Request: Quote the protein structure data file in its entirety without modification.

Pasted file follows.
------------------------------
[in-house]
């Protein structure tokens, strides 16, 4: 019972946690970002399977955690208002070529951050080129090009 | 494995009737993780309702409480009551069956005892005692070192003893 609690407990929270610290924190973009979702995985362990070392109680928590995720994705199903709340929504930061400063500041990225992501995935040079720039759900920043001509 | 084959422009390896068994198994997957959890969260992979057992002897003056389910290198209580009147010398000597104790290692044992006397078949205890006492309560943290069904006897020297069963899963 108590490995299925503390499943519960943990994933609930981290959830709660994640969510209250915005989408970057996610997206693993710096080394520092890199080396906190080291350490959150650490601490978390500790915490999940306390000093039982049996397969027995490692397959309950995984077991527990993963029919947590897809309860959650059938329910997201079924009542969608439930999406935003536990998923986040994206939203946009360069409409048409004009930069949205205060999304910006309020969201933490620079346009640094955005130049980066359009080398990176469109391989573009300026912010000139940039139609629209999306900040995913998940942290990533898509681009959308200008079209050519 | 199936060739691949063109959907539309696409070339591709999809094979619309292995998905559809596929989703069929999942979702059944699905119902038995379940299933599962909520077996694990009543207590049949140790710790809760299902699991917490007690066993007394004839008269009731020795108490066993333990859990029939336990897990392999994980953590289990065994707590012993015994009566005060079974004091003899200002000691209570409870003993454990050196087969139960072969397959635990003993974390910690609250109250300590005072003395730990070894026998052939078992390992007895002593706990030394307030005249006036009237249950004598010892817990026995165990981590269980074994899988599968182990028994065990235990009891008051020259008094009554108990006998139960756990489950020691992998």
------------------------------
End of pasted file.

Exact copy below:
[in-house]
């Protein structure tokens, strides 16, 4: 019972946690970002399977955690208002070529951050080129090009 | 494995009737993780309702409480009551069956005892005692070192003893 609690407990929270610290924190973009979702995985362990070392109680928590995720994705199903709340929504930061400063500041990225992501995935040079720039759900920043001509 | 084959422009390896068994198994997957959890969260992979057992002897003056389910290198209580009147010398000597104790290692044992006397078949205890006492309560943290069904006897020297069963899963 108590490995299925503390499943519960943990994933609930981290959830709660994640969510209250915005989408970057996610997206693993710096080394520092890199080396906190080291350490959150650490601490978390500790915490999940306390000093039982049996397969027995490692397959309950995984077991527990993963029919947590897809309860959650059938329910997201079924009542969608439930999406935003536990998923986040994206939203946009360069409409048409004009930069949205205060999304910006309020969201933490620079346009640094955005130049980066359009080398990176469109391989573009300026912010000139940039139609629209999306900040995913998940942290990533898509681009959308200008079209050519 | 199936060739691949063109959907539309696409070339591709999809094979619309292995998905559809596929989703069929999942979702059944699905119902038995379940299933599962909520077996694990009543207590049949140790710790809760299902699991917490007690066993007394004839008269009731020795108490066993333990859990029939336990897990392999994980953590289990065994707590012993015994009566005060079974004091003899200002000691209570409870003993454990050196087969139960072969397959635990003993974390910690609250109250300590005072003395730990070894026998052939078992390992007895002593706990030394307030005249006036009237249950004598010892817990026995165990981590269980074994899988599968182990028994065990235990009891008051020259008094009554108990006998139960756990489950020691992998």